My smile never came. Instead, I turned around and said, “Oh yes, I am the girl. Should I have died because some stupid beast raped me!?” As I heard the anger in my voice, I felt the strength to face the world.

It is more than three years later and I am still looking out for those pictures. I worry about them being published when I attain a leadership position in the future. This fear caused me to go silent for a while, to try to make the rapists forget that I exist. But I am going through counseling sessions. I am starting to share my story to drive away my fears and inspire other sexual abuse survivors to envision a better life.

I still believe I can make a difference and help create peace in my university and in the community. I volunteer with our local police family support unit. I started a community initiative called FemWorld International to run peer educator clubs and create a channel of hope for teenage mothers and for victims of rape and child marriage. I am working toward my political aspiration to become a minister of social welfare, gender, and children's affairs so I will have more say in the fight against social vices affecting women and children of my country.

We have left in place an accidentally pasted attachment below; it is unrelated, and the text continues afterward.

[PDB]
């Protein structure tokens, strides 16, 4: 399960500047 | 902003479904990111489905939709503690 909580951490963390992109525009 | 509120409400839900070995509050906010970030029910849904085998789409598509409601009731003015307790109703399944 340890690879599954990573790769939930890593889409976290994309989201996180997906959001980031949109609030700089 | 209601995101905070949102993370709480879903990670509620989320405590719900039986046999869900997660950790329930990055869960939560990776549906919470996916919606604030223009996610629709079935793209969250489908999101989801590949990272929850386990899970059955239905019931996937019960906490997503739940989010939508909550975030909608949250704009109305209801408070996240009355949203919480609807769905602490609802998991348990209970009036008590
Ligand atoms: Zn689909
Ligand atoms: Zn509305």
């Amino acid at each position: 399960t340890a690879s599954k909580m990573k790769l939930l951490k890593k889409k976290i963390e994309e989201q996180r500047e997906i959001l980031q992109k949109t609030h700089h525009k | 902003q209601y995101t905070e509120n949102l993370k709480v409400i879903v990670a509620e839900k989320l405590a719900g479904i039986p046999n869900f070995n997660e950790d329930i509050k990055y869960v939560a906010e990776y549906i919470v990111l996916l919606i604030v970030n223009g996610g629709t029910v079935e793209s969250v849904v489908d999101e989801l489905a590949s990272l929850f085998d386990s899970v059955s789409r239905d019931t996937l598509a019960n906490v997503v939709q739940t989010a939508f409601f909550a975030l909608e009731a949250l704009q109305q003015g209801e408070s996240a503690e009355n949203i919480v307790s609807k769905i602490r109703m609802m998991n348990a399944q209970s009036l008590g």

I refuse to give up on my education, which I needreach my dream of achieving zero tolerance for gender-based violence in my community. I stayed at my university despite my fears. And by God’s grace, in February, I will graduate with a BA in Mass Communication.

As I think about everything I endured to get here, this is the message I want to share with the world: Do not allow the actions of others to kill your dreams! You can fall a million times but the zeal you take to rise again will make you stronger than before.

Comments 15

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Grace Stainback
Jan 12, 2017
Jan 12, 2017